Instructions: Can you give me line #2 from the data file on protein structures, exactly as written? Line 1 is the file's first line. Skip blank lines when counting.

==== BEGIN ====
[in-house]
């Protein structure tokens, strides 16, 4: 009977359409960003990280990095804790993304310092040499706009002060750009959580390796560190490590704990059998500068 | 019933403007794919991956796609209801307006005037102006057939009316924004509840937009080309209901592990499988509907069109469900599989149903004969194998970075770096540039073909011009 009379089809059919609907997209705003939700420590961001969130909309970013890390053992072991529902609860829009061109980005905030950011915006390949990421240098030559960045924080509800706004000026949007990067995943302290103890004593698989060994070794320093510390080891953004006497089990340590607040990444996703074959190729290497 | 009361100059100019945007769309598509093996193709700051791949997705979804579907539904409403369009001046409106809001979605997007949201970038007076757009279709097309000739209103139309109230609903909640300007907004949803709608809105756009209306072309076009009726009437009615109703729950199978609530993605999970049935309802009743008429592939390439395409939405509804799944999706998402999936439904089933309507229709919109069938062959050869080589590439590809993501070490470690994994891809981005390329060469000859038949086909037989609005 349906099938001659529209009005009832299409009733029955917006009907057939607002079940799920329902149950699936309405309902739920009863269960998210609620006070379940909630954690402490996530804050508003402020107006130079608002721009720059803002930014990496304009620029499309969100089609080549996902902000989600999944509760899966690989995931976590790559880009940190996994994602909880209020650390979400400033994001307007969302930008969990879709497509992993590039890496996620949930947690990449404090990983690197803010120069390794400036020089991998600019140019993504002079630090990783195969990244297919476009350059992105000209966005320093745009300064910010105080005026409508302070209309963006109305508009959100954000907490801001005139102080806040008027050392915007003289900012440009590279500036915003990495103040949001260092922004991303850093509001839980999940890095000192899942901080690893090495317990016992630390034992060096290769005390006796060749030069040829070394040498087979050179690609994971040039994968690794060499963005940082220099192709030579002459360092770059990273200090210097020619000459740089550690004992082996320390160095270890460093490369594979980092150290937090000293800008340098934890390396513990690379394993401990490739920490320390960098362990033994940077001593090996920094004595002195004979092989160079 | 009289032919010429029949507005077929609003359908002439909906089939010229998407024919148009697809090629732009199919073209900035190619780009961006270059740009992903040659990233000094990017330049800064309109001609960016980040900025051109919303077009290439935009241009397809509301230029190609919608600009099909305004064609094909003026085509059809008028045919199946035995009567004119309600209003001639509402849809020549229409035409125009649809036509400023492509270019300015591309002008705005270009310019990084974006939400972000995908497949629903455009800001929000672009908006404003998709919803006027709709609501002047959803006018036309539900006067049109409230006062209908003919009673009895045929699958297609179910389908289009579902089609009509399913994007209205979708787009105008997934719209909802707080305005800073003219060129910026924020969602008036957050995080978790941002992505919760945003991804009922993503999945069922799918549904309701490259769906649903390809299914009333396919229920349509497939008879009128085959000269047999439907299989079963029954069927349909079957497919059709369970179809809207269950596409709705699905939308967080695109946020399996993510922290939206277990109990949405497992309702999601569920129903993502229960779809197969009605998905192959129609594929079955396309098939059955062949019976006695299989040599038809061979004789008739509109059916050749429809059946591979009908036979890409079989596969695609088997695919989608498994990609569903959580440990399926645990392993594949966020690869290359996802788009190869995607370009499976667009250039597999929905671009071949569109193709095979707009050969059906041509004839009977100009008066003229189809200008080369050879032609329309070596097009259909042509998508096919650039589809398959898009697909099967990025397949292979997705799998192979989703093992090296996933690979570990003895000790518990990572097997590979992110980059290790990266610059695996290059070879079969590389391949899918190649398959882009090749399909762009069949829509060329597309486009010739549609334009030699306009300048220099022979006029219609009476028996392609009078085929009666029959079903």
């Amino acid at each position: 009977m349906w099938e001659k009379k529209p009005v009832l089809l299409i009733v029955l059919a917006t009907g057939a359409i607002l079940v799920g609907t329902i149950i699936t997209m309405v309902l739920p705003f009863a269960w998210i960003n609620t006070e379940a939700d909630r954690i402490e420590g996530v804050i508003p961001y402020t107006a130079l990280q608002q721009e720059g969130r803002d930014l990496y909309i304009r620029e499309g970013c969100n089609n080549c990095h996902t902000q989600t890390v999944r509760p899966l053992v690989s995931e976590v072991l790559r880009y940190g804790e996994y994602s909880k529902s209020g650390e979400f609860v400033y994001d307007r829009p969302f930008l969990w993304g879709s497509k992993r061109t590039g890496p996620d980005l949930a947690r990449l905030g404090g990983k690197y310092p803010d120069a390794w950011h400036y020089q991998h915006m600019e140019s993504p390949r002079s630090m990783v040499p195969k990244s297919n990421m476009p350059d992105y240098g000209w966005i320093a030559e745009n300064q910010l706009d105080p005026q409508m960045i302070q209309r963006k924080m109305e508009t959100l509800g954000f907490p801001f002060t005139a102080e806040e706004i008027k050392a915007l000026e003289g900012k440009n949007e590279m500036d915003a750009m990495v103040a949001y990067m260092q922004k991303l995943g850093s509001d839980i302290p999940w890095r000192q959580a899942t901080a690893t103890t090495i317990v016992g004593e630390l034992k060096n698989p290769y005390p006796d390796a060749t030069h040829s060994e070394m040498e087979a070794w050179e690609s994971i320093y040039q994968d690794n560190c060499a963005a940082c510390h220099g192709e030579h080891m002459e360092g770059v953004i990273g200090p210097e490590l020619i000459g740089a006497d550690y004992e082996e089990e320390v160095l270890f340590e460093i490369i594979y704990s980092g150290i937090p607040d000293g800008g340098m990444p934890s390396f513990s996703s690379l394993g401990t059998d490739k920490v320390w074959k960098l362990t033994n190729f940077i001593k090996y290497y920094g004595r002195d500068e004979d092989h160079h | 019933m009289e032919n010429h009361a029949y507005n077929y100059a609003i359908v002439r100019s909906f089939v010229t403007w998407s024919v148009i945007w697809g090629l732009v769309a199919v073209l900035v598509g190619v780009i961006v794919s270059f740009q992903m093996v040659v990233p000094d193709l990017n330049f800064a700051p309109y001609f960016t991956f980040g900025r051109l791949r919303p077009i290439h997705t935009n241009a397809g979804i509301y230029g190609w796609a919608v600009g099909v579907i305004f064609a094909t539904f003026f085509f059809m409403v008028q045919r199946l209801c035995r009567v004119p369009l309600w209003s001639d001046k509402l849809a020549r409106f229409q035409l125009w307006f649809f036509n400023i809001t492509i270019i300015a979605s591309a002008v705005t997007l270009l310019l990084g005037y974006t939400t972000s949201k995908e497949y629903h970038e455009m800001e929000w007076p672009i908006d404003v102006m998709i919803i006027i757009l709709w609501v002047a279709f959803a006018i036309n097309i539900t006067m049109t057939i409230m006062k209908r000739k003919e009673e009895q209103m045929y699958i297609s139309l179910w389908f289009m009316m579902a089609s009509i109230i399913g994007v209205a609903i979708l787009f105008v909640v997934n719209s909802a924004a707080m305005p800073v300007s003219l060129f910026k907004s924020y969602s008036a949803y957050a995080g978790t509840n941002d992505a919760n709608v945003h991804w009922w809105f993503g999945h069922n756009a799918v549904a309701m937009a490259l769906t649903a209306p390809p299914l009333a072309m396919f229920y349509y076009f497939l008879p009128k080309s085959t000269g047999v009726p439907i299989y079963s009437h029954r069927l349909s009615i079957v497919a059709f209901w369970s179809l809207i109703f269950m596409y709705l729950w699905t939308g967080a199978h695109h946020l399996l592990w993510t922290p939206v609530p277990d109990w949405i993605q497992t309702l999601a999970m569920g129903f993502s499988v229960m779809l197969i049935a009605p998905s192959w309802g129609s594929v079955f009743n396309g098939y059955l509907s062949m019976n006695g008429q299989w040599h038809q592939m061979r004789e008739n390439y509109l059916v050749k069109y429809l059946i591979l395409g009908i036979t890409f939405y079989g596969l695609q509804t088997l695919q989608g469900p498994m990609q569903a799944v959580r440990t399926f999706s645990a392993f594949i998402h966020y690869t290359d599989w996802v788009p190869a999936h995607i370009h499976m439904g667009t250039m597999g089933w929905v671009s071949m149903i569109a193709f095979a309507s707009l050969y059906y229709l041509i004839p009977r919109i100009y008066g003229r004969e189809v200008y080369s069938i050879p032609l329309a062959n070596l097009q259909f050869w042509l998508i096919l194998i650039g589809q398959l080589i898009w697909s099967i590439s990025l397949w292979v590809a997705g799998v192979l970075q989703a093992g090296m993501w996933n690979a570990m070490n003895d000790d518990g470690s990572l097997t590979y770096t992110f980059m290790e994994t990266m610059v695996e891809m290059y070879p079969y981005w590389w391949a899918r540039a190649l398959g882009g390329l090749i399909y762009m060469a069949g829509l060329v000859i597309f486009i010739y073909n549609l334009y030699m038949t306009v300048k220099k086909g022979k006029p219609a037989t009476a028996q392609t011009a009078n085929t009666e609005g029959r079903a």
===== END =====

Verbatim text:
């Protein structure tokens, strides 16, 4: 009977359409960003990280990095804790993304310092040499706009002060750009959580390796560190490590704990059998500068 | 019933403007794919991956796609209801307006005037102006057939009316924004509840937009080309209901592990499988509907069109469900599989149903004969194998970075770096540039073909011009 009379089809059919609907997209705003939700420590961001969130909309970013890390053992072991529902609860829009061109980005905030950011915006390949990421240098030559960045924080509800706004000026949007990067995943302290103890004593698989060994070794320093510390080891953004006497089990340590607040990444996703074959190729290497 | 009361100059100019945007769309598509093996193709700051791949997705979804579907539904409403369009001046409106809001979605997007949201970038007076757009279709097309000739209103139309109230609903909640300007907004949803709608809105756009209306072309076009009726009437009615109703729950199978609530993605999970049935309802009743008429592939390439395409939405509804799944999706998402999936439904089933309507229709919109069938062959050869080589590439590809993501070490470690994994891809981005390329060469000859038949086909037989609005 349906099938001659529209009005009832299409009733029955917006009907057939607002079940799920329902149950699936309405309902739920009863269960998210609620006070379940909630954690402490996530804050508003402020107006130079608002721009720059803002930014990496304009620029499309969100089609080549996902902000989600999944509760899966690989995931976590790559880009940190996994994602909880209020650390979400400033994001307007969302930008969990879709497509992993590039890496996620949930947690990449404090990983690197803010120069390794400036020089991998600019140019993504002079630090990783195969990244297919476009350059992105000209966005320093745009300064910010105080005026409508302070209309963006109305508009959100954000907490801001005139102080806040008027050392915007003289900012440009590279500036915003990495103040949001260092922004991303850093509001839980999940890095000192899942901080690893090495317990016992630390034992060096290769005390006796060749030069040829070394040498087979050179690609994971040039994968690794060499963005940082220099192709030579002459360092770059990273200090210097020619000459740089550690004992082996320390160095270890460093490369594979980092150290937090000293800008340098934890390396513990690379394993401990490739920490320390960098362990033994940077001593090996920094004595002195004979092989160079 | 009289032919010429029949507005077929609003359908002439909906089939010229998407024919148009697809090629732009199919073209900035190619780009961006270059740009992903040659990233000094990017330049800064309109001609960016980040900025051109919303077009290439935009241009397809509301230029190609919608600009099909305004064609094909003026085509059809008028045919199946035995009567004119309600209003001639509402849809020549229409035409125009649809036509400023492509270019300015591309002008705005270009310019990084974006939400972000995908497949629903455009800001929000672009908006404003998709919803006027709709609501002047959803006018036309539900006067049109409230006062209908003919009673009895045929699958297609179910389908289009579902089609009509399913994007209205979708787009105008997934719209909802707080305005800073003219060129910026924020969602008036957050995080978790941002992505919760945003991804009922993503999945069922799918549904309701490259769906649903390809299914009333396919229920349509497939008879009128085959000269047999439907299989079963029954069927349909079957497919059709369970179809809207269950596409709705699905939308967080695109946020399996993510922290939206277990109990949405497992309702999601569920129903993502229960779809197969009605998905192959129609594929079955396309098939059955062949019976006695299989040599038809061979004789008739509109059916050749429809059946591979009908036979890409079989596969695609088997695919989608498994990609569903959580440990399926645990392993594949966020690869290359996802788009190869995607370009499976667009250039597999929905671009071949569109193709095979707009050969059906041509004839009977100009008066003229189809200008080369050879032609329309070596097009259909042509998508096919650039589809398959898009697909099967990025397949292979997705799998192979989703093992090296996933690979570990003895000790518990990572097997590979992110980059290790990266610059695996290059070879079969590389391949899918190649398959882009090749399909762009069949829509060329597309486009010739549609334009030699306009300048220099022979006029219609009476028996392609009078085929009666029959079903």